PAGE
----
Well. I honestly didn’t expect to get traction on my post about getting infected with a virus, but I guess sending a politely worded complaint to the CEO and Chief Software Architect of Microsoft gets things done J
On Monday, I received a fascinating response from the CIO which was truly enlightening.
The bottom line is that I was infected because it’s not possible to keep a network as big as Microsoft’s 100% virus free.
There are 285,000 Windows machines running on the Microsoft network at any time. Microsoft runs constant scans and forces patches on all unpatched machines within a set timeline (24 hours for emergencies, 14 days for critical updates). Microsoft’s IT department gets patches to more than 99% of the machines on the corporate network within 8 days of the announcement of a critical vulnerability via either voluntary patches, SMS deployed patches, logon script patching or port shutdowns (if none of the previous things work).
The problem is that it’s impossible to get to 100% compliance. Machines get constantly added to the network from mobile employees (sales force, etc), contingent staff (temporary workers), new hires, etc. There’s also the problem of the machines in the conference rooms that run the projectors – they’re often turned off, which means that they don’t get updated. And when they’re brought online, they’re vulnerable until the vulnerability scanners pick them up.
Last week (when I was infected), Microsoft’s IT department detected 330 machines on the corporate network that were vulnerable to Sasser. 249 of them had their network ports shut off; the other machines were force-patched by one of the techniques above.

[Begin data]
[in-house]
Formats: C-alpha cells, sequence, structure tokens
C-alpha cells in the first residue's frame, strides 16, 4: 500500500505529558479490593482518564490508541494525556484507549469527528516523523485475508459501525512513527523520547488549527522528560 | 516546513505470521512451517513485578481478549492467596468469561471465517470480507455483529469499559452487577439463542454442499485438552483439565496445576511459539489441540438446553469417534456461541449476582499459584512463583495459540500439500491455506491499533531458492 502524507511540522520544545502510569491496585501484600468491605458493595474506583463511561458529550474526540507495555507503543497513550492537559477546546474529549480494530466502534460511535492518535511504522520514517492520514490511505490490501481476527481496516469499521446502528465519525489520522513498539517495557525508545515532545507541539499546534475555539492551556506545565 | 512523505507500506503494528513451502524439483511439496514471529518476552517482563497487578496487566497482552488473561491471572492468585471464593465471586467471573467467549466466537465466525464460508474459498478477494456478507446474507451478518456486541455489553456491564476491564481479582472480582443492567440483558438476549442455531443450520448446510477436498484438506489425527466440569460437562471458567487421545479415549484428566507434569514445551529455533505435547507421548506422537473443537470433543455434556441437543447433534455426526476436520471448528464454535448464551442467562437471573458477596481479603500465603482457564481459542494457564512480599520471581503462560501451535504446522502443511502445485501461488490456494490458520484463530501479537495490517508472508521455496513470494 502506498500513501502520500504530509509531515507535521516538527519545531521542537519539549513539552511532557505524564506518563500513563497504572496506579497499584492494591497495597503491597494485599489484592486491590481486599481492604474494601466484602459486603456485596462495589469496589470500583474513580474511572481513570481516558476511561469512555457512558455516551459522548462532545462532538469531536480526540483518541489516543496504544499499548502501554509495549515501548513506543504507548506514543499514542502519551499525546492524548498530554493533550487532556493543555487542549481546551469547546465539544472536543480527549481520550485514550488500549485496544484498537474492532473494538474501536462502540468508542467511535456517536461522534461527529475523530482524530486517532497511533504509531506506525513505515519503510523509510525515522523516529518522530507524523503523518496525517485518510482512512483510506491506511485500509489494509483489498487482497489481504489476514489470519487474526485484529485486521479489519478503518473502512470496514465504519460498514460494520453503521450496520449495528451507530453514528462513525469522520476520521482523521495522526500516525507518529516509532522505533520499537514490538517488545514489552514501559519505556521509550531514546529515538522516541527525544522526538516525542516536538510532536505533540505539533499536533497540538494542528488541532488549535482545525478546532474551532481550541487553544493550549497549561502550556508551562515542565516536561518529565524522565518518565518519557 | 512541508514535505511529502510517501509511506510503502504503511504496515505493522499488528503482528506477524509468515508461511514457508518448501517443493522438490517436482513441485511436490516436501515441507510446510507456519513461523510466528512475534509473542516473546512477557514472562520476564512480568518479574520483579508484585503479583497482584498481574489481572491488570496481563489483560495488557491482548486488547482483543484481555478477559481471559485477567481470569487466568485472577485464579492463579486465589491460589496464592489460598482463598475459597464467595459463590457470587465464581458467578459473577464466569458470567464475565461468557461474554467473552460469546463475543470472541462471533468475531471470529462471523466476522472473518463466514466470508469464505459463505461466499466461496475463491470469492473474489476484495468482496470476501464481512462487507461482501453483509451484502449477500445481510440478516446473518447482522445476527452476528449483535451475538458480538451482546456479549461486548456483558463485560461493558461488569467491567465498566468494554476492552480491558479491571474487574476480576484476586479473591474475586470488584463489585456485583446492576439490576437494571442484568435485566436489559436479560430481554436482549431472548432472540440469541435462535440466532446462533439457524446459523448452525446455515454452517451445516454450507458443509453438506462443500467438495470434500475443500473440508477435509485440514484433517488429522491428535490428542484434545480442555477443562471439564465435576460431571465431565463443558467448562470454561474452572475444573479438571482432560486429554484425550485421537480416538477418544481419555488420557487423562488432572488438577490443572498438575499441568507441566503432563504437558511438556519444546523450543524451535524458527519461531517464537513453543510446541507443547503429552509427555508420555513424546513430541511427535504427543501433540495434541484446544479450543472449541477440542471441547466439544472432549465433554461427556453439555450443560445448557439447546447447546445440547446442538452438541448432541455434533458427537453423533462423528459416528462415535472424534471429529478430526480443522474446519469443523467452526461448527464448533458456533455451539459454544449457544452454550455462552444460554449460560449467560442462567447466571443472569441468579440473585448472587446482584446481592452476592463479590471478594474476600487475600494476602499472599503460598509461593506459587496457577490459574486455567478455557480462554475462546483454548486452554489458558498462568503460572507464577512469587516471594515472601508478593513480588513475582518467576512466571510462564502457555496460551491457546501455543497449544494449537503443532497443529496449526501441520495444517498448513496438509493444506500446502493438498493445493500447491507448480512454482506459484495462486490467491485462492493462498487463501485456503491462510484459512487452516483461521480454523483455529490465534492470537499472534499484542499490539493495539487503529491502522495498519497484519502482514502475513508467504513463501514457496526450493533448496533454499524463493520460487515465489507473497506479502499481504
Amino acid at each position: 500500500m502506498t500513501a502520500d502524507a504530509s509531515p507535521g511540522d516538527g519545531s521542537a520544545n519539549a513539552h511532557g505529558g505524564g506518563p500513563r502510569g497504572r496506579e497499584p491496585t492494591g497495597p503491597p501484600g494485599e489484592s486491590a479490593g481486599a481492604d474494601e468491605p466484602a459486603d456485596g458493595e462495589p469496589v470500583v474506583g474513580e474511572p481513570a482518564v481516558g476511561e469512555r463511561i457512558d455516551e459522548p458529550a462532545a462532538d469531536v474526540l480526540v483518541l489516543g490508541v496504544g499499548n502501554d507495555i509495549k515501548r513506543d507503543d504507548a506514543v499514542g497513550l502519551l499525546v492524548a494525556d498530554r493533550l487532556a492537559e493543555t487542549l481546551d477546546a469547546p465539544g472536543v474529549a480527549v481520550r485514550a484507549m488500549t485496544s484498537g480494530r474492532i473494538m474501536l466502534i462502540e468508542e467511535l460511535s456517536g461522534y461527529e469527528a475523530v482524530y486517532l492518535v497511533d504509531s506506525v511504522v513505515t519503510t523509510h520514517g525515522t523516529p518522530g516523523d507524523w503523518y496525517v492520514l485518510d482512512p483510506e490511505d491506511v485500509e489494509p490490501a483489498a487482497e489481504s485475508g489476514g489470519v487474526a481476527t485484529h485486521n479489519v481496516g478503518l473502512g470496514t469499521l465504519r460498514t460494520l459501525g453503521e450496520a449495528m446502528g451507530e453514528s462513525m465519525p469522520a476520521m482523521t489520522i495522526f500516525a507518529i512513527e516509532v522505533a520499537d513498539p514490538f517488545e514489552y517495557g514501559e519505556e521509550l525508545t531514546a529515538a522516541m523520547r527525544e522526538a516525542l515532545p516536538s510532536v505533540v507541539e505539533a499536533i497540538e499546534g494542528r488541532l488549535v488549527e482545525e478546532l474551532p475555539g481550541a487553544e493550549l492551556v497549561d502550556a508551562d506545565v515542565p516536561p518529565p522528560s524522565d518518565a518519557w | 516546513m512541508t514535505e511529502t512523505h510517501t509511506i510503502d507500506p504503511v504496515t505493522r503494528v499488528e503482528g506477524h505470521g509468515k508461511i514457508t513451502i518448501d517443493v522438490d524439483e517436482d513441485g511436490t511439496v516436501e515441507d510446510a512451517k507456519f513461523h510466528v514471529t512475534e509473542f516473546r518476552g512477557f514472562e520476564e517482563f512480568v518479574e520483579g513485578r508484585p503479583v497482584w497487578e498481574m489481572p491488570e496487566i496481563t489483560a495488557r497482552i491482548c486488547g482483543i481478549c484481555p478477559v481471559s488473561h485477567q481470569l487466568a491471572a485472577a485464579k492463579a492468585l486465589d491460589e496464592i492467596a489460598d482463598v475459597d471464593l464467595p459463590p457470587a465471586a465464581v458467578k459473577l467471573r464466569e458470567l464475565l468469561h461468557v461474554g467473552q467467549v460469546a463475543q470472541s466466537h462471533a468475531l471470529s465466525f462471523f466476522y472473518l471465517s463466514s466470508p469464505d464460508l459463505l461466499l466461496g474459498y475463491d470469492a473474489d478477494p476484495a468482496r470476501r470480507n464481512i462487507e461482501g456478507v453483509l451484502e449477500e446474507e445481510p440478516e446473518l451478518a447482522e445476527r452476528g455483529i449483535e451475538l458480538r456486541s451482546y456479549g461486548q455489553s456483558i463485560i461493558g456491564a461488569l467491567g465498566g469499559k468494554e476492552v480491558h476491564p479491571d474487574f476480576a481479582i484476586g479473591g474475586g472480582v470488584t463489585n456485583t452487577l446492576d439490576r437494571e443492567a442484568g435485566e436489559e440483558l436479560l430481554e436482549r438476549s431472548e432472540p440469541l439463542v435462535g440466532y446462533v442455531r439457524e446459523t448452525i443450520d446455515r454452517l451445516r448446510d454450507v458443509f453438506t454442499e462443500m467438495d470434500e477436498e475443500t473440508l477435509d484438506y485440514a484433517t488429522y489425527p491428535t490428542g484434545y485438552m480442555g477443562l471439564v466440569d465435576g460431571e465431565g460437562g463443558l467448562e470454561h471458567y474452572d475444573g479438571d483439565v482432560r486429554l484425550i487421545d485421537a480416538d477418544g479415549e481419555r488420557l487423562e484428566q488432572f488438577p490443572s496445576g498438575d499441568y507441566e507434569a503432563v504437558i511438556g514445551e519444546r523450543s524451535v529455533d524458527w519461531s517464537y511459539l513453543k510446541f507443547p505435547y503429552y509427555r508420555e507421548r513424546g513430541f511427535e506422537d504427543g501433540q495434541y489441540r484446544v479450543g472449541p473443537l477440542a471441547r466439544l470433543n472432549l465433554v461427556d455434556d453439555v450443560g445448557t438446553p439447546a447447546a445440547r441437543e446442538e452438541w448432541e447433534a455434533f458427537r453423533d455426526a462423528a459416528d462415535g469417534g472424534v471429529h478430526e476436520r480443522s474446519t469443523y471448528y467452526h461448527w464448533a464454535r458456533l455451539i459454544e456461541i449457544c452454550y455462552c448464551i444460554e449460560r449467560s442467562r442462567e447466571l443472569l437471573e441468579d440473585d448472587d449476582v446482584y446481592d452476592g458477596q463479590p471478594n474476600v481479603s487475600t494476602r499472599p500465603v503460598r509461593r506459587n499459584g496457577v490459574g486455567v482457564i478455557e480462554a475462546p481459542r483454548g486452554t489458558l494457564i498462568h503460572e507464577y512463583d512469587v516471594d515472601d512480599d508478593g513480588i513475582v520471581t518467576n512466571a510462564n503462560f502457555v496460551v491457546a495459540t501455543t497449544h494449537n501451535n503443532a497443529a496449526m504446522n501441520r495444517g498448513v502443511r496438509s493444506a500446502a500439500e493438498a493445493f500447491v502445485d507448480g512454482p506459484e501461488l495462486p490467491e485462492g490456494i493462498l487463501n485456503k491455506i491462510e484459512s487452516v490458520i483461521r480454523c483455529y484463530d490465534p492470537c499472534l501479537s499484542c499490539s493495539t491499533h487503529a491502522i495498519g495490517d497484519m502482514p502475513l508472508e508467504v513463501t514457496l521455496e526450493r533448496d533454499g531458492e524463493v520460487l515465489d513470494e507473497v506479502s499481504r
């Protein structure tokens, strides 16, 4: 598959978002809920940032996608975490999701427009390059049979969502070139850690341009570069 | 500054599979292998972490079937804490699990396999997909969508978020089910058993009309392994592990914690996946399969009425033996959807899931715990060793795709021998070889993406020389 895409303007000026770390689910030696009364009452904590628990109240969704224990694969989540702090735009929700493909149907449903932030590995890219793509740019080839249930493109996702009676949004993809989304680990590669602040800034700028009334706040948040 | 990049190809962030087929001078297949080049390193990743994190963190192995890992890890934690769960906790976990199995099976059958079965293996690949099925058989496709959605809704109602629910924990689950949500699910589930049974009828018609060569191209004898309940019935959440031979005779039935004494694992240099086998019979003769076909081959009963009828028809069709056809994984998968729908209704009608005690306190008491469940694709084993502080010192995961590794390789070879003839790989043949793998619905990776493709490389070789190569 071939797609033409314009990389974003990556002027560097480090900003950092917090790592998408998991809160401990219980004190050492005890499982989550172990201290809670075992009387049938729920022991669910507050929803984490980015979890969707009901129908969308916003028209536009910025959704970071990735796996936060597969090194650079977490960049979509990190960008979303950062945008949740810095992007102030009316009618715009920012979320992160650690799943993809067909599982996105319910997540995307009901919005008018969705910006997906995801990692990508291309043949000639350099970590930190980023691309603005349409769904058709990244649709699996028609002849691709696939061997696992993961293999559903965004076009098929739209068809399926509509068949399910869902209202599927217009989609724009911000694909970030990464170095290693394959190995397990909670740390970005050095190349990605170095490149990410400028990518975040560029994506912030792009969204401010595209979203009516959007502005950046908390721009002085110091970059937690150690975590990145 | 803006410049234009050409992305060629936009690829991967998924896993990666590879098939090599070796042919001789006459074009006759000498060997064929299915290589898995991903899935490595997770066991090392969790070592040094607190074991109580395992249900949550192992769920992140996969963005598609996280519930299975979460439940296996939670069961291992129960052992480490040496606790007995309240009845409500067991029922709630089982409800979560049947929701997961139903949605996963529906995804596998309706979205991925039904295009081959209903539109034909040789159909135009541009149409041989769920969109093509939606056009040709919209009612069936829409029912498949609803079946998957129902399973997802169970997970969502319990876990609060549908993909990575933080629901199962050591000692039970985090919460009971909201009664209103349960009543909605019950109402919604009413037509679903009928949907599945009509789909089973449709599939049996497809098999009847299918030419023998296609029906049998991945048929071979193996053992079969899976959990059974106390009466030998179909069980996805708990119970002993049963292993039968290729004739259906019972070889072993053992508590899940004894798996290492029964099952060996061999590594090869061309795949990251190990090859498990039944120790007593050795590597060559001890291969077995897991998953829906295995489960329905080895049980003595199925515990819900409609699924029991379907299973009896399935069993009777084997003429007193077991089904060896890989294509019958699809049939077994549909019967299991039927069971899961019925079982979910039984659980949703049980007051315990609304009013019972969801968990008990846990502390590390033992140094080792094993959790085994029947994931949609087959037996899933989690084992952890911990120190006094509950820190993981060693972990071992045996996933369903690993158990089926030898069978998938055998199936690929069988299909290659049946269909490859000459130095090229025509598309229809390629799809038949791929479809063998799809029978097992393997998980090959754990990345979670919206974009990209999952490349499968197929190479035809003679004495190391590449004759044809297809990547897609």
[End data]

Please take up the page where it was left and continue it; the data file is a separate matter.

My problem was that Sasser propagates VERY quickly. Which means that during the time my machine was vulnerable, one (or more) of the 330 machines that was vulnerable also was infected. So even though 99.98% of the machines on Microsoft’s network weren’t vulnerable to the patch, enough were to cause me grief.
One of the key takeaways from Ron’s email was that the IT department strongly suggests that people use Remote Installation Service to upgrade their machines instead of using my technique of rebooting from the unpatched XP CD that they’ve been carrying around for years. The RIS images that OTG deploys have most of the patches deployed on them already, so if you reinstall via RIS, your machine won’t be vulnerable.
The truly frustrating thing for me is that I truly wish I had known that our RIS technology supported a non destructive reinstall option (as Saurabh Jain pointed out). If I had known about that, I would have tried the RIS option to reinstall XP SP1 without reformatting when I decided to back out the interim XP SP2 build.
One other fascinating tidbit in the email is that apparently there are some releases in the future that will render the network even more secure. Unfortunately I can’t talk about them L, because I don’t believe they’ve been announced yet but in the future vulnerable machines won’t even be allowed to get on our network.
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